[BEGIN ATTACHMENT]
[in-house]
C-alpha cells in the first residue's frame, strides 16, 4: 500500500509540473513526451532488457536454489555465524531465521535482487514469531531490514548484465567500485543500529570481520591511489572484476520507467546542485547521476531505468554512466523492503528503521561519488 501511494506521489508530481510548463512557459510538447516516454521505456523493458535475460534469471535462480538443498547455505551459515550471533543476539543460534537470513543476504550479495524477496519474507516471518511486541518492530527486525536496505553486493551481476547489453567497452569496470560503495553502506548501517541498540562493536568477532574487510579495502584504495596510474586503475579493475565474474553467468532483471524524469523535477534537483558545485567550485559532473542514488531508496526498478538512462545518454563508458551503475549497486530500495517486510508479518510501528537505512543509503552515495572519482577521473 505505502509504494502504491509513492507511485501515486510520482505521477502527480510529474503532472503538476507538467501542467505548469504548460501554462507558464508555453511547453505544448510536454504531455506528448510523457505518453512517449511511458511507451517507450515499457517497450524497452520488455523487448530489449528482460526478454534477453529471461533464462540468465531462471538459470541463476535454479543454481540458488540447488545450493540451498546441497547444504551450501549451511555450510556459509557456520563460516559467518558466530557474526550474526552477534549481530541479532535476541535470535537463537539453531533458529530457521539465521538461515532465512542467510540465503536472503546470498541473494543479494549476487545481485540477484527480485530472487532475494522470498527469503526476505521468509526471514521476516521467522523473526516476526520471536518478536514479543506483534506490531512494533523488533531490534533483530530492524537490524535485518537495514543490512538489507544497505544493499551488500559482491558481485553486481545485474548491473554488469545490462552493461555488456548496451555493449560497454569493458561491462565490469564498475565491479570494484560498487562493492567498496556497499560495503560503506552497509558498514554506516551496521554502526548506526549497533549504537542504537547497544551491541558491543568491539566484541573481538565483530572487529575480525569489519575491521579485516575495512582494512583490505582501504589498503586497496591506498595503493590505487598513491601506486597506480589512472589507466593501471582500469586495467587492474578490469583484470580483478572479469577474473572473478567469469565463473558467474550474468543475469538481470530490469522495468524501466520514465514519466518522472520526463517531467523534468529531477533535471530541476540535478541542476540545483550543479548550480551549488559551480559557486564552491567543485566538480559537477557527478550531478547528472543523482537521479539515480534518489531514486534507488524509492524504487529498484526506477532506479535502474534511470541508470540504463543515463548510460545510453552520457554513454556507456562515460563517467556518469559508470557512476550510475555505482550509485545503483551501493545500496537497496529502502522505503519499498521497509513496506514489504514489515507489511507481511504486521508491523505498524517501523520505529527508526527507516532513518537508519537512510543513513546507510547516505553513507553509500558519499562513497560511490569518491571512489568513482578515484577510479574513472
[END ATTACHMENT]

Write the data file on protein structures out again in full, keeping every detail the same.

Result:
[in-house]
C-alpha cells in the first residue's frame, strides 16, 4: 500500500509540473513526451532488457536454489555465524531465521535482487514469531531490514548484465567500485543500529570481520591511489572484476520507467546542485547521476531505468554512466523492503528503521561519488 501511494506521489508530481510548463512557459510538447516516454521505456523493458535475460534469471535462480538443498547455505551459515550471533543476539543460534537470513543476504550479495524477496519474507516471518511486541518492530527486525536496505553486493551481476547489453567497452569496470560503495553502506548501517541498540562493536568477532574487510579495502584504495596510474586503475579493475565474474553467468532483471524524469523535477534537483558545485567550485559532473542514488531508496526498478538512462545518454563508458551503475549497486530500495517486510508479518510501528537505512543509503552515495572519482577521473 505505502509504494502504491509513492507511485501515486510520482505521477502527480510529474503532472503538476507538467501542467505548469504548460501554462507558464508555453511547453505544448510536454504531455506528448510523457505518453512517449511511458511507451517507450515499457517497450524497452520488455523487448530489449528482460526478454534477453529471461533464462540468465531462471538459470541463476535454479543454481540458488540447488545450493540451498546441497547444504551450501549451511555450510556459509557456520563460516559467518558466530557474526550474526552477534549481530541479532535476541535470535537463537539453531533458529530457521539465521538461515532465512542467510540465503536472503546470498541473494543479494549476487545481485540477484527480485530472487532475494522470498527469503526476505521468509526471514521476516521467522523473526516476526520471536518478536514479543506483534506490531512494533523488533531490534533483530530492524537490524535485518537495514543490512538489507544497505544493499551488500559482491558481485553486481545485474548491473554488469545490462552493461555488456548496451555493449560497454569493458561491462565490469564498475565491479570494484560498487562493492567498496556497499560495503560503506552497509558498514554506516551496521554502526548506526549497533549504537542504537547497544551491541558491543568491539566484541573481538565483530572487529575480525569489519575491521579485516575495512582494512583490505582501504589498503586497496591506498595503493590505487598513491601506486597506480589512472589507466593501471582500469586495467587492474578490469583484470580483478572479469577474473572473478567469469565463473558467474550474468543475469538481470530490469522495468524501466520514465514519466518522472520526463517531467523534468529531477533535471530541476540535478541542476540545483550543479548550480551549488559551480559557486564552491567543485566538480559537477557527478550531478547528472543523482537521479539515480534518489531514486534507488524509492524504487529498484526506477532506479535502474534511470541508470540504463543515463548510460545510453552520457554513454556507456562515460563517467556518469559508470557512476550510475555505482550509485545503483551501493545500496537497496529502502522505503519499498521497509513496506514489504514489515507489511507481511504486521508491523505498524517501523520505529527508526527507516532513518537508519537512510543513513546507510547516505553513507553509500558519499562513497560511490569518491571512489568513482578515484577510479574513472